America's First Tourist destination, Lookout Mountain is still a great place to go with or without kids! Rent a room at the Chattanooga Choo Choo then See Rock City. There are plenty of hiking opportunities along the mountainside, our favorite being a late afternoon hike from Point Park (that's actually in Tennessee) to Sunset Rock. While you're in Tennessee, make the short hop to Ruby Falls. Don't forget to stop by Cloudland Canyon State Park.
8. Lake Lanier
Think Lake Lanier is just a good boating destination? You're half-right. This vast resource has just about everything around its shores. Championship golf, four star hotels, an excellent history museum, and plenty of outdoor recreation, especially camping. We like the Emerald Point Resort (InfoRooms) in Lake Lanier Islands. This upscale facility has just about everything you need on premises. Our tip: If the area around the dam is open, the Laurel Ridge Trail is a great way to see it!
7. Stone Mountain
Sure, you could probably only go to see the carving or the fireworks, but you would be missing a lot. Start early at the antebellum plantation, ride the sky lift, loop the mountain on a locomotive, ride the riverboat, check out the auto museum and then take in the laser show. Book a room at Stone Mountain Inn (a Marriott hotel) (InfoRooms) and do it all again the next day. Our favorite: is a five and a half mile trail that loops the mountain. All you have to do is find it!
Highest point in a spine of mountains known collectively as Wolfpen Ridge, Brasstown Bald is a great place to find outstanding scenic views. It's a beautiful drive any time of year, but be careful in the winter. Once you've worn yourself out on the trail to the top, cozy up with that special someone in a hot tub at Enota, one heck of a great place to stay (we recommend the Seneca). You'll find something for everyone, whether the kids want to ride a bike or you want to hike to one of the area's five remote waterfalls. Nearby is the alpine village of Helen, Georgia, Vogel State Park, and a section of the Appalachian Trail.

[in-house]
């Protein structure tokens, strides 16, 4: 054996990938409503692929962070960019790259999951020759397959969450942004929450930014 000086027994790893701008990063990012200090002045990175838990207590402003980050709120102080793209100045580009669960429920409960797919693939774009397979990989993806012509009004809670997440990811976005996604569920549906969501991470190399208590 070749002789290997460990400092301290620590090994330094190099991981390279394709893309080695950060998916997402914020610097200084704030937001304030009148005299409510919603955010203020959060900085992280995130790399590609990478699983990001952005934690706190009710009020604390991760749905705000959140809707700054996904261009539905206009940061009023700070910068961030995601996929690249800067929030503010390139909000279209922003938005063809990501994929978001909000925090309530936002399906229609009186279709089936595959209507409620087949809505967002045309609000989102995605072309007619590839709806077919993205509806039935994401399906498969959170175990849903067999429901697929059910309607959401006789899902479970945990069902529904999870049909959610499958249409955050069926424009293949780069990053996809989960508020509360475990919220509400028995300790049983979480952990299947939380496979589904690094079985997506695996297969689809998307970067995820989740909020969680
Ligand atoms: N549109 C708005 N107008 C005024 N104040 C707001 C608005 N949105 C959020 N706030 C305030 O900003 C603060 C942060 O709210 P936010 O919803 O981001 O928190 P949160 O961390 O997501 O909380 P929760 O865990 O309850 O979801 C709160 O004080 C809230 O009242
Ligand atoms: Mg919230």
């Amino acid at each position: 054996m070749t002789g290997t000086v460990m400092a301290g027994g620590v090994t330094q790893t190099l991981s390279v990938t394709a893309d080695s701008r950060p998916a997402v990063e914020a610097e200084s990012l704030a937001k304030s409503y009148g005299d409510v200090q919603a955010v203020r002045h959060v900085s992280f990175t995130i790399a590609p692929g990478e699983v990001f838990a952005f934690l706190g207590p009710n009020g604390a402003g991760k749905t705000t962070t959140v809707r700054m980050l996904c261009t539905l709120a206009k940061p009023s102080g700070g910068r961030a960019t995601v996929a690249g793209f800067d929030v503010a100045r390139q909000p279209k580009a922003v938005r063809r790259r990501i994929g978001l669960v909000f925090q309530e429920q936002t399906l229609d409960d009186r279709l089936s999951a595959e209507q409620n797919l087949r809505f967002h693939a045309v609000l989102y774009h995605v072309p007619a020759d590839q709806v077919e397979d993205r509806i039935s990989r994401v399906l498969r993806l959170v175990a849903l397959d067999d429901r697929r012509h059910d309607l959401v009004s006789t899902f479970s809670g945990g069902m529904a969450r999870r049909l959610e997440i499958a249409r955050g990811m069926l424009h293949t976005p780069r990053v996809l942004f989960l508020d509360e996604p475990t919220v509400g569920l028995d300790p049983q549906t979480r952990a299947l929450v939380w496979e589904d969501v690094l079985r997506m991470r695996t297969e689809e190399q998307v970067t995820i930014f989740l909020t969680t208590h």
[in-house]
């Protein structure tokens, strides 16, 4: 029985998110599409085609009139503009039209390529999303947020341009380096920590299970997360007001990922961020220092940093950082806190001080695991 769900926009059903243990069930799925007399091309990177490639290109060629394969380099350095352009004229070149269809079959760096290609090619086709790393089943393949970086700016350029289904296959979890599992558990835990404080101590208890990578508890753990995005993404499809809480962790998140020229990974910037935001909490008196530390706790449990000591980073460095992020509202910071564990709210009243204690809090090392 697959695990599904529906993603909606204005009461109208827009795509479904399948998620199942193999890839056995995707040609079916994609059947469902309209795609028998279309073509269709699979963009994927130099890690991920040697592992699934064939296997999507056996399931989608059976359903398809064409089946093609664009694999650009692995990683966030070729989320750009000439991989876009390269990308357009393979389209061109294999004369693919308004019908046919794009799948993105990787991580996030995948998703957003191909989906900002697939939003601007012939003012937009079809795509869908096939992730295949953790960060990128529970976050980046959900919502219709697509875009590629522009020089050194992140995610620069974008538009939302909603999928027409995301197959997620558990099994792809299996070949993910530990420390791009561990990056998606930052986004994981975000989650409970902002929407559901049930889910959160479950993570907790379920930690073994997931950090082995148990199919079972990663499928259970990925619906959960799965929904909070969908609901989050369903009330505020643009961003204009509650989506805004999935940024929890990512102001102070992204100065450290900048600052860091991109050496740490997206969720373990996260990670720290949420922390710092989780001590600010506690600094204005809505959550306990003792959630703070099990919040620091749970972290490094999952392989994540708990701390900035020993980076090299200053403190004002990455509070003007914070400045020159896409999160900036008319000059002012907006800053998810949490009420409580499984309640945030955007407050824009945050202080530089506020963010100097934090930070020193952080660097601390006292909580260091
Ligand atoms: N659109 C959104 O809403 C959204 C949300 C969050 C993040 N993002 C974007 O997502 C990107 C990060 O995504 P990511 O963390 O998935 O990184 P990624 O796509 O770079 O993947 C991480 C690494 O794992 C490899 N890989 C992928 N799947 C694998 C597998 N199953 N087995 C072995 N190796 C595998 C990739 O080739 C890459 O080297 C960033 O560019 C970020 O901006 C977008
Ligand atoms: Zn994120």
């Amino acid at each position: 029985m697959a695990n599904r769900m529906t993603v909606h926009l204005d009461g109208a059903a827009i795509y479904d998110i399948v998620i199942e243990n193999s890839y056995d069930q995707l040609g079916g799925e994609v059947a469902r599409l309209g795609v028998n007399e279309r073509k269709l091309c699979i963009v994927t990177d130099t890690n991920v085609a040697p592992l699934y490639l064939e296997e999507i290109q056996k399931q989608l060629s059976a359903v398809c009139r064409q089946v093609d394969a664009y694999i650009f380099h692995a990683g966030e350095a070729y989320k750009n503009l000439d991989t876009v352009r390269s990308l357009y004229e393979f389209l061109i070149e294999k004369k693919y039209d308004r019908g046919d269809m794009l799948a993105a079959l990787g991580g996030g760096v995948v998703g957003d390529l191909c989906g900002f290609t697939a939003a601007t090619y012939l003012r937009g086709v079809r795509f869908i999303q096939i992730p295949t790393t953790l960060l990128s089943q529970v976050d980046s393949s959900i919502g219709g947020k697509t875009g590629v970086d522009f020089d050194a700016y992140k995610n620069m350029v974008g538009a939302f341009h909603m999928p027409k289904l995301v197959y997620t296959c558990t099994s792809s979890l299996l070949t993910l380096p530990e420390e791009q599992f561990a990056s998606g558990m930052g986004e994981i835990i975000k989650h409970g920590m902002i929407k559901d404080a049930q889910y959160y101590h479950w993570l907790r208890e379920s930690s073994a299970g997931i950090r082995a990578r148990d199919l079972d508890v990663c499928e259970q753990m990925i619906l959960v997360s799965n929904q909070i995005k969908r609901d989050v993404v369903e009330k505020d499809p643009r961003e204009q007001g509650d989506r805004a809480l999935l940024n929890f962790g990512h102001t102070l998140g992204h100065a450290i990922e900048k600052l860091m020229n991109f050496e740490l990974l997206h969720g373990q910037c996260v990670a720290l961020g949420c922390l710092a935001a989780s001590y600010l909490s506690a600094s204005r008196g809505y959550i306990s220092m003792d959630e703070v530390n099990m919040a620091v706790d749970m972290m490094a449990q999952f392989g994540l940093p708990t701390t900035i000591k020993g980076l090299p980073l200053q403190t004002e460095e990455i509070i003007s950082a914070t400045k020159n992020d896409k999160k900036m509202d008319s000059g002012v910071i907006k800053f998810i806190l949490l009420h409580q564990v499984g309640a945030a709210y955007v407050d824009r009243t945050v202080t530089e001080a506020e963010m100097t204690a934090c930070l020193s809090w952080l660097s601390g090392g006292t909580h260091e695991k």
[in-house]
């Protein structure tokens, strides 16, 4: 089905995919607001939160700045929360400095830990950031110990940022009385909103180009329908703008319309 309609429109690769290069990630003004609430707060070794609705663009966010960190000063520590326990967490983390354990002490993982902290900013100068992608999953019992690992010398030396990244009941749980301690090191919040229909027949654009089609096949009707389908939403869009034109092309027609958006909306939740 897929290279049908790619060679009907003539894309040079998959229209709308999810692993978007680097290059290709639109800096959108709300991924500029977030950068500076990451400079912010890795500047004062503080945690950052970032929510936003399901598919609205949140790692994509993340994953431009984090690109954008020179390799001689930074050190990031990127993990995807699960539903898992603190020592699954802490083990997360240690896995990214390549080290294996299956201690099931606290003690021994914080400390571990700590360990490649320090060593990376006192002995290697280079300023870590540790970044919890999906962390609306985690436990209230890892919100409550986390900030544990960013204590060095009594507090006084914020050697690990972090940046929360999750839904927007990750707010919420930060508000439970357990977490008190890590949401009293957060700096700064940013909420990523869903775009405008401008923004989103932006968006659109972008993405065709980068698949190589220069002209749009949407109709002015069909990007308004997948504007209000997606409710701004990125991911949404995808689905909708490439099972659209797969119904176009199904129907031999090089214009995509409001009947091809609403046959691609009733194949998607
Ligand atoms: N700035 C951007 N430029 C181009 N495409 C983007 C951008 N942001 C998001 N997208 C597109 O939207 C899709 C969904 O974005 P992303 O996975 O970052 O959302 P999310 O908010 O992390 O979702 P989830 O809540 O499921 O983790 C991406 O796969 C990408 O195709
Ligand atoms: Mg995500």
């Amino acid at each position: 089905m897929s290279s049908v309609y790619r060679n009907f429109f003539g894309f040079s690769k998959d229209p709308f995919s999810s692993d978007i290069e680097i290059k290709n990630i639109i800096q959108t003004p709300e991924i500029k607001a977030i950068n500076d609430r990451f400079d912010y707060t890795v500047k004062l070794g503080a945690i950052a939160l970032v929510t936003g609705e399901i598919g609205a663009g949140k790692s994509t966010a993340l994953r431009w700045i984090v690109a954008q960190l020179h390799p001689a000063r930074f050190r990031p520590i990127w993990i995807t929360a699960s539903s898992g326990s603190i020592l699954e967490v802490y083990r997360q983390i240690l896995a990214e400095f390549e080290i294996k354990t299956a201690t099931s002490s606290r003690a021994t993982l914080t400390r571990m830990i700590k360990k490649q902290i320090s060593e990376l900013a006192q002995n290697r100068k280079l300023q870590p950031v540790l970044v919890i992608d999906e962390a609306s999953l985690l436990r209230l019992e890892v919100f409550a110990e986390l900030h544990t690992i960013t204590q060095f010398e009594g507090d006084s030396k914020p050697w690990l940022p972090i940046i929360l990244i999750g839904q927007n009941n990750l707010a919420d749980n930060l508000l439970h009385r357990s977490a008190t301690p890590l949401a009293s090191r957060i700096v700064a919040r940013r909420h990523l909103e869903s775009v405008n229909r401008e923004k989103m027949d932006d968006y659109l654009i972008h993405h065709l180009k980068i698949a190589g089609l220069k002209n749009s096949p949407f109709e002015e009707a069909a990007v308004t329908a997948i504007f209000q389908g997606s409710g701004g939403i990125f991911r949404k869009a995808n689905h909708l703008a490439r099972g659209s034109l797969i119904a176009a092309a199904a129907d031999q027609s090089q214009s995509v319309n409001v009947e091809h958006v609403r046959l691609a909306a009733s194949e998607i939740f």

The bloodiest two days in the history of the United States occurred here on September_19, 1863 and September_20, 1863. The creation of this, the country's first National Military Park was a form of closure for thousands of American veterans, North and South. Today the places where the heaviest fighting occurred are connected by trails, the best way to see the park, or by a driving tour, also interesting, but you will miss some key places. Stop by the visitor's center to see the Fuller Gun Collection and to get more information on the tour. Once you've finished in the park, head north on Lafayette Road to Fort Oglethorpe. Then tour Barnhardt Circle, visit the Sixth Cavalry Museum.
2. Dahlonega Although not the site of the first discovery of gold in North Georgia, Dahlonega and nearby Auroria were the center of the Georgia Gold Rush of 1829, the first "rush" in America. Dahlonega is Cherokee for gold and is one of the centers of Georgia's second great Gold Rush, tourism. Stop by the old courthouse and visit the Dahlonega Gold Museum. Take a few minutes to view the unique film presentation. Then cross the traffic circle to the Chamber of Commerce. Visit the downtown shops and stop for lunch at the Smith House. Visit Auroria, (follow Highway 9 to Auroria Road. It goes straight ahead when Highway 9 turns right). Book a cabin at Cavender Creek then hike one of the many nearby hiking trails
Site of the first major environmental battle in the world, Tallulah Gorge became a state park ten years ago. Under the direction of the state and Georgia Power the gorge has once again become a popular tourist stop. Within its boundaries are hiking trails, kayaking, canoeing, swimming, camping, a beach, and the Jane Hurt Yarn Interpretive Center. Eat some of the internationally famous food and rest up at Glen-Ella Springs Inn (Info) just minutes from the state park. On the second day head to Clayton, then east on Highway 76 to Southeastern Expeditions. This is one for adults and older children and it's the ride of your life. Six hours of heart pumping excitement that you will never forget. Deliverance Rock, Raven's Cliff, Sock-em' Dog Rapids, Decapitation Rock. Then try one of the many hikes that make Rabun County an outdoor paradise. The only bad thing -- you'll have to wait until March to try the whitewater rafting.